Morphological characterisation using soldier morphology of termites in the current study was possible only to the genus level whereby three genera were identified. Identification based on DNA approach was possible to the species level and termite samples into three genera and four different species. Notably, before construction of the phylogenetic tree, there was a specimen which was presumably placed as Nasutititermes species, because of the external features it conferred. However, after phylogenetic analysis, it became apparent that the sample had closer genetic association with A. conformis and very distinct from Nasutitermes genus and thus was classified as a species of the genus Amitermes. Termite characters sometimes develop in response to their immediate environment for the sake of adaptation and so would present as a certain species. This is what leads to such morphological ambivalence (Hausberger et al., 2011). Using both techniques, we were able to resolve the termite identification problem. Overall, molecular genetics have nearly endless possibilities for their applications to the study of termites.


Although many mounds were recorded in the herbaceous grassland vegetation, only one termite species from the genus Macrotemes was identified. The only possible explanation we could give for this observation was that the same colony was reestablished in different parts of the vegetation cover due to increase in their population. The many numbers of inactive mounds in the disturbed land was attributed to increased human activities which trigger deliberate destruction often in sites where agricultural activities were ongoing and also for fear that termites would cause damage. Notably, in sites such as the Taita Taveta University and Kenyatta High School (areas without farming practices), a few active mounds were recorded. Reduced species abundance in relation to land fragmentation is not a unique occurrence as it has been widely reported in Africa and other parts of the world (e.g. Ivory Coast: Coulibaly et al., 2016; Vietnam: Neoh et al., 2015; Panama: Basset et al., 2017). This supports the speculation that it is a worldwide trend. For instance, recording only a single termite species in the disturbed sites was a clear indication that agricultural activities were rampant hence termite migration and consequently inactive mounds. Egan et al. (2021) also reported similar findings. The shrub savanna vegetation type had the highest termite diversity, demonstrating high termite activities in the vegetation type. The possible explanation for this is that most members from the genera Macrotermes and Odontotermes are general wood and litter feeders, hence the high activities in such environment. Hypothetically, dryland savannah has lower diversity in comparison to wet savannah (Luke et al., 2014). Two termite species belonging to different genera were recorded in the forested vegetation. These were Amitermes and Macrotermes. The former, (though it can be found in a range of habitats) was only restricted to the forest. The explanation to this may be the forests or undisturbed areas support even the species that are or could be endangered as there are limited human disturbance. This however is dependent on whether the forest is protected or not as unprotected ones are subject to disturbance (Schyra et al., 2018). Moreover, it has been reported that Amitermes species has been reported to survive in cool and wet environments (Davies et al., 2014). In a West African study of termite species richness in protected and disturbed land of both savannah and forest ecosystems using COII gene, species richness decline was found in forest than in disturbed land whereas it was not the case for the savannah. However, collectively, the forest had more termite encounter rate as well as species number (Schyra et al., 2019). In both ecosystems, there was low composition of termites in the disturbed sites. Another study (Jamil et al., 2017) on the contrary, reported low species composition in the protected forests areas of Samusan Wildlife Sanctuary when compared to other forest studies elsewhere and they accredited their findings to intensive and extensive logging activities and loss of primary forest. In general, higher altitudes decrease heterogeneity of species of termites. This possibly is because at high altitudes there are reduced temperatures associated with rates of metabolism.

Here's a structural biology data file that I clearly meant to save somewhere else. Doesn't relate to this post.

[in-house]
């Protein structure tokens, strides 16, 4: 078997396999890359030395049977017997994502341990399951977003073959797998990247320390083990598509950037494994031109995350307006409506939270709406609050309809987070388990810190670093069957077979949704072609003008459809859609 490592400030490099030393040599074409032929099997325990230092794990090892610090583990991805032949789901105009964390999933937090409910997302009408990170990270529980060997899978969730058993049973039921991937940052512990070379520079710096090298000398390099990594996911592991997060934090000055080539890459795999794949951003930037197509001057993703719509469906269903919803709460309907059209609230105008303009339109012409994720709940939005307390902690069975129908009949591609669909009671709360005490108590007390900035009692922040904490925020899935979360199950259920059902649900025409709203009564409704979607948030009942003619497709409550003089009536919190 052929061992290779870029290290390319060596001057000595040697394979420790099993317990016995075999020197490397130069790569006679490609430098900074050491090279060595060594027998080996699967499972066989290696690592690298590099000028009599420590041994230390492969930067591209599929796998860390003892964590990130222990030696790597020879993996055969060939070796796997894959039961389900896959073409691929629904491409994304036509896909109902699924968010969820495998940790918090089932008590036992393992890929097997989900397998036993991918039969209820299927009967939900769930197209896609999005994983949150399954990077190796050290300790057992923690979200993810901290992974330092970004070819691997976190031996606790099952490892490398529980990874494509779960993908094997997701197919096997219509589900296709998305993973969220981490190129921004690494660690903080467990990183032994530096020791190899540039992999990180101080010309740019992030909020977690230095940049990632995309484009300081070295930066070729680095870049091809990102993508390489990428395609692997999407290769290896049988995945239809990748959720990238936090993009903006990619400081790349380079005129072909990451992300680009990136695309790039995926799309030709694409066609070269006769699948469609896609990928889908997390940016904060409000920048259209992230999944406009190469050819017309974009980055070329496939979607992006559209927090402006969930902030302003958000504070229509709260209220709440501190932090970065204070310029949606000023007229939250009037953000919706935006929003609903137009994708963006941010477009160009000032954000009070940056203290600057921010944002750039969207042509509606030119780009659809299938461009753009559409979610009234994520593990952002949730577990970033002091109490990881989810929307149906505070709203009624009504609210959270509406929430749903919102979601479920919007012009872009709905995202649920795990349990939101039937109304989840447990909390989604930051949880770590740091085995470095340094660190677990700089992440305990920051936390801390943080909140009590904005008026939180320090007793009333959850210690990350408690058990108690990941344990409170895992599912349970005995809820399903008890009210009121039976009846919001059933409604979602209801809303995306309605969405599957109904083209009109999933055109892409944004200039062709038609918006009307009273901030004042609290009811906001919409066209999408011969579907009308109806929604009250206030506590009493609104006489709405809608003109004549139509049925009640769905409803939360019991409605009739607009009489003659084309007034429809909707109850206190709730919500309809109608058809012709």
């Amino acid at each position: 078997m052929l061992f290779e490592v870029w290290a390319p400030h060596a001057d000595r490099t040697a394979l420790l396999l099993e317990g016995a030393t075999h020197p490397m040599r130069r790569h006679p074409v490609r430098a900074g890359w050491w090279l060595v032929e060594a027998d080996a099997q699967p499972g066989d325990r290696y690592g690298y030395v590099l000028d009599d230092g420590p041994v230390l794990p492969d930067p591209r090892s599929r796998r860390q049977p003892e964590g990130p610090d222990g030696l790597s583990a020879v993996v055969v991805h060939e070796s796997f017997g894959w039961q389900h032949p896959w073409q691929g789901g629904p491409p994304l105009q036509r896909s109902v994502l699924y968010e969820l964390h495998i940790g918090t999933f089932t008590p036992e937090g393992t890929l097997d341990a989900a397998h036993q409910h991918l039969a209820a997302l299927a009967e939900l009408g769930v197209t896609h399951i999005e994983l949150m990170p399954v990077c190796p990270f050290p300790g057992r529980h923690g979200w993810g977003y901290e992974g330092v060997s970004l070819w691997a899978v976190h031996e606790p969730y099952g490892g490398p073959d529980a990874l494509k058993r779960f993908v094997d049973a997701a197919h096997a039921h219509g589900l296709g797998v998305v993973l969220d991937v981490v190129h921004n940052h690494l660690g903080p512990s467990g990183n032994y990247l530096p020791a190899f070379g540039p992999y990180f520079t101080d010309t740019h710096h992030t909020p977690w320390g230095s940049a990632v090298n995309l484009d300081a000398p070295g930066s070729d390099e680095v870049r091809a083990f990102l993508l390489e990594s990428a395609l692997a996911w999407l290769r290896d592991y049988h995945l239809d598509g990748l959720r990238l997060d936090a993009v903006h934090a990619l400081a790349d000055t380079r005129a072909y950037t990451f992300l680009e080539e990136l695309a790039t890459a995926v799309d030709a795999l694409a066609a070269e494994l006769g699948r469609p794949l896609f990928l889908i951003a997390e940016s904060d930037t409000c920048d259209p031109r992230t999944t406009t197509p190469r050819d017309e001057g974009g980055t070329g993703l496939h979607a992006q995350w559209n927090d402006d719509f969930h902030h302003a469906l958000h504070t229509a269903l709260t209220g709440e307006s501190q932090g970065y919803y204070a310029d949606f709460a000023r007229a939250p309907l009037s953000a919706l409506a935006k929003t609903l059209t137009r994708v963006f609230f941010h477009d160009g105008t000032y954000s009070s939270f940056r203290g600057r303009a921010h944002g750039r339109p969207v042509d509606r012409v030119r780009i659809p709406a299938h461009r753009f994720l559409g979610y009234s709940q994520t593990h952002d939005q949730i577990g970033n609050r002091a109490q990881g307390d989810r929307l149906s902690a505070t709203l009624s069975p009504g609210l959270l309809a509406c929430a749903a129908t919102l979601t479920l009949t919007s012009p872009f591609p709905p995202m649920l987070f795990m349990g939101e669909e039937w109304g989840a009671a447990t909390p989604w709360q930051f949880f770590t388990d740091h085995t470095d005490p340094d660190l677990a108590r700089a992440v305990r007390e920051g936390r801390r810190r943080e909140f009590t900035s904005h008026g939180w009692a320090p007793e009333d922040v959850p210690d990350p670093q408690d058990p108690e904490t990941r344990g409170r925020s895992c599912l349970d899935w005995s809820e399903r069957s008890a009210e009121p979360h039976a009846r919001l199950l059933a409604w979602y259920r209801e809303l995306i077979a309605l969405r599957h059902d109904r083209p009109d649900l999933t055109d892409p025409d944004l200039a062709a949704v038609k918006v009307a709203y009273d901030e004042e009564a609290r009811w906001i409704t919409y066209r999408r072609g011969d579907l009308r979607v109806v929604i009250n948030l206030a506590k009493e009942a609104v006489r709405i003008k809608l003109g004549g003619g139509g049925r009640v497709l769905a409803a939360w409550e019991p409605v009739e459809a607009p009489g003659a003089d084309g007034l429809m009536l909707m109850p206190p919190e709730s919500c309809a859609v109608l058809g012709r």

The results have shown that mound building termites of the three genera reported above have dominance over the studied regions of Taita Taveta county. The study demonstrates that agricultural activities affect termite activities and consequently the species abundances. Further, the study confirms that termite species identification based on polyphasic approach is more concise and informative than using the morphological characters alone. The knowledge gathered from this study using the dataset will be essential in other studies aiming to identify Kenyan species of termites in terms of ubiquity as well as their organization. Such identifications have been proven to be hard when done using only the morphology based approach. Thus, the study underlines the value of employing the two methods; morphology based and DNA-based characterization techniques. These contributions provide a strong foundation for future work that is needed to better understand this important economic pest.


The authors have not declared any conflict of interests.